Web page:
Hell Is Eternal

Jesus said in Matthew 25:46, when speaking of the separation of the righteous from the cursed when He returns, that the cursed “will go away to eternal punishment, but the righteous to eternal life.” (emphasis added). This clearly states that hell lasts forever. As the author, Alcorn, put it “Thus, if Heaven will be consciously experienced forever, hell must be consciously experienced forever.”

We Need To Speak Out About Hell

For some reason, people have a hard time believing in hell. Perhaps we think we are being compassionate by not telling people that their eternal destination is a place of eternal destruction (see Matthew 13:40-42). Perhaps we think we are being humane be leaving out parts of scripture that describe hell as “a place of fire, darkness, weeping, and gnashing of teeth.” But just as a doctor doesn’t find it inhumane to tell his patients when they have cancer, we shouldn’t find it inhumane to tell people when they are cursed to hell by their own disease – sin. Alcorn says “…it is arrogant that we, as creatures, would dare to take what we think is the moral high ground against what God has clearly revealed.” So we might consider that, by keeping the truth of hell from people, we are playing a role in their destruction. This shouldn’t be.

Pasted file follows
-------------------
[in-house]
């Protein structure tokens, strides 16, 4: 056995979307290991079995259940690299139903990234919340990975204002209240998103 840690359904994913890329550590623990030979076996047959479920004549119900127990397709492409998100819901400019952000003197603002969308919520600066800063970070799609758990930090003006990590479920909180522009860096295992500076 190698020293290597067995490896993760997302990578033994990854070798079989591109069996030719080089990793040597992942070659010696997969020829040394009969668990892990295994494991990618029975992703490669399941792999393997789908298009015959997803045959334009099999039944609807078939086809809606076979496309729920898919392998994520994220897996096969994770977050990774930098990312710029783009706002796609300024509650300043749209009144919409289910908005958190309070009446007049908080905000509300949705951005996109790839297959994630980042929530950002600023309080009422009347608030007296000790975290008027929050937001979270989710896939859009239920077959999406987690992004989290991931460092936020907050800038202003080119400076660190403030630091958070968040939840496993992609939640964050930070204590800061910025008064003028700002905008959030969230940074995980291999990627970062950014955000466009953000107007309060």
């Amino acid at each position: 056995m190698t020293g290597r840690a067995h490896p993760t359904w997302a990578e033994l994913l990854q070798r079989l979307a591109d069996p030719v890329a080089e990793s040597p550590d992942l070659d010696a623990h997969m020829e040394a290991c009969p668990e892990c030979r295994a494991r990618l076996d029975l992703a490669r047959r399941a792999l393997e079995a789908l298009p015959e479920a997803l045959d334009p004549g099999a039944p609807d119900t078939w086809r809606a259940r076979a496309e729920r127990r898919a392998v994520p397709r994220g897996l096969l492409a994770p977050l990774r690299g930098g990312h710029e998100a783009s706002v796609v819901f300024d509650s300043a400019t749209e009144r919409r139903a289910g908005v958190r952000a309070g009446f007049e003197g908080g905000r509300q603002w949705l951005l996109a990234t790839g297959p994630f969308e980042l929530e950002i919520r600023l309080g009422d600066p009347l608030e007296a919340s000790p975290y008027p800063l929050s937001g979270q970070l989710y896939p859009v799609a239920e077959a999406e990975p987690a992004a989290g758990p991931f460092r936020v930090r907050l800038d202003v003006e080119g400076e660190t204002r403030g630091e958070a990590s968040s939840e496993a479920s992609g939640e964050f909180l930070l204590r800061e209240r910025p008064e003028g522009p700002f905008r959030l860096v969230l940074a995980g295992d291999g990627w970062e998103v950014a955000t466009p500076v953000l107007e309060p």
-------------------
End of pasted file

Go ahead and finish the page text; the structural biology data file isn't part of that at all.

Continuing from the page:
Going To Hell Is Not Necessary

Instead of keeping the truth of hell from people, in order to save them from the terrible feelings it invokes in us, we should share the good news that there is a way to avoid going there. Alcorn puts it this way:

Given the reality of our two possible destinations, shouldn’t we be willing to pay any price to avoid hell and go to Heaven? And yet, the price has already been paid (see 1 Corinthians 6:20). The price paid was exorbitant – the shed blood of God Himself. Consider the wonder of it: God determined that He would rather suffer torment on our behalf than live in Heaven without us. He so much wants us not to go to hell that He paid a horrible price on the cross so that we wouldn’t have to go…The price has been paid; our lives have been ransomed. But still we must choose. Like any gift, forgiveness can be offered, but it isn’t truly ours until we choose to receive it. Christ offers each of us the gift of forgiveness and eternal life – but just because the offer is made doesn’t make it ours. To have it, we must choose to accept it.

Click HERE to see the next post in this series.



Filed under Bible Study, Heaven

6 responses to “Heaven: Is Heaven Our Default Destination?

  1. Kim

    very interesting to see some stats on what people really think. I tend to envision hell as a black hole type place, where the torture is not necessarily literal burning, but the absolute lack of God.

    Scary stuff!

    • Jeremy

      Something Randy Alcorn said in my study: